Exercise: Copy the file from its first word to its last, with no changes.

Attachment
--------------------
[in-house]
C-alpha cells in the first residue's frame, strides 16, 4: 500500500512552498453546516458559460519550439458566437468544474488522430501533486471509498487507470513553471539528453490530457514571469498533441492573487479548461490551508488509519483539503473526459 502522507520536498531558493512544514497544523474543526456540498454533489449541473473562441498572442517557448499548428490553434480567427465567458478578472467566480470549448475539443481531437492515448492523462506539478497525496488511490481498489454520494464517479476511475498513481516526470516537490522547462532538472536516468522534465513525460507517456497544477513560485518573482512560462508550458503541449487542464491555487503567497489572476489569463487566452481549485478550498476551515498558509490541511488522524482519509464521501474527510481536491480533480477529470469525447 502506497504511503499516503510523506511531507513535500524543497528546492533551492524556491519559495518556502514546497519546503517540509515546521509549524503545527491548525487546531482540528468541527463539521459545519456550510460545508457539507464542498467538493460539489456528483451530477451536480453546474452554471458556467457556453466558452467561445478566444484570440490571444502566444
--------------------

[in-house]
C-alpha cells in the first residue's frame, strides 16, 4: 500500500512552498453546516458559460519550439458566437468544474488522430501533486471509498487507470513553471539528453490530457514571469498533441492573487479548461490551508488509519483539503473526459 502522507520536498531558493512544514497544523474543526456540498454533489449541473473562441498572442517557448499548428490553434480567427465567458478578472467566480470549448475539443481531437492515448492523462506539478497525496488511490481498489454520494464517479476511475498513481516526470516537490522547462532538472536516468522534465513525460507517456497544477513560485518573482512560462508550458503541449487542464491555487503567497489572476489569463487566452481549485478550498476551515498558509490541511488522524482519509464521501474527510481536491480533480477529470469525447 502506497504511503499516503510523506511531507513535500524543497528546492533551492524556491519559495518556502514546497519546503517540509515546521509549524503545527491548525487546531482540528468541527463539521459545519456550510460545508457539507464542498467538493460539489456528483451530477451536480453546474452554471458556467457556453466558452467561445478566444484570440490571444502566444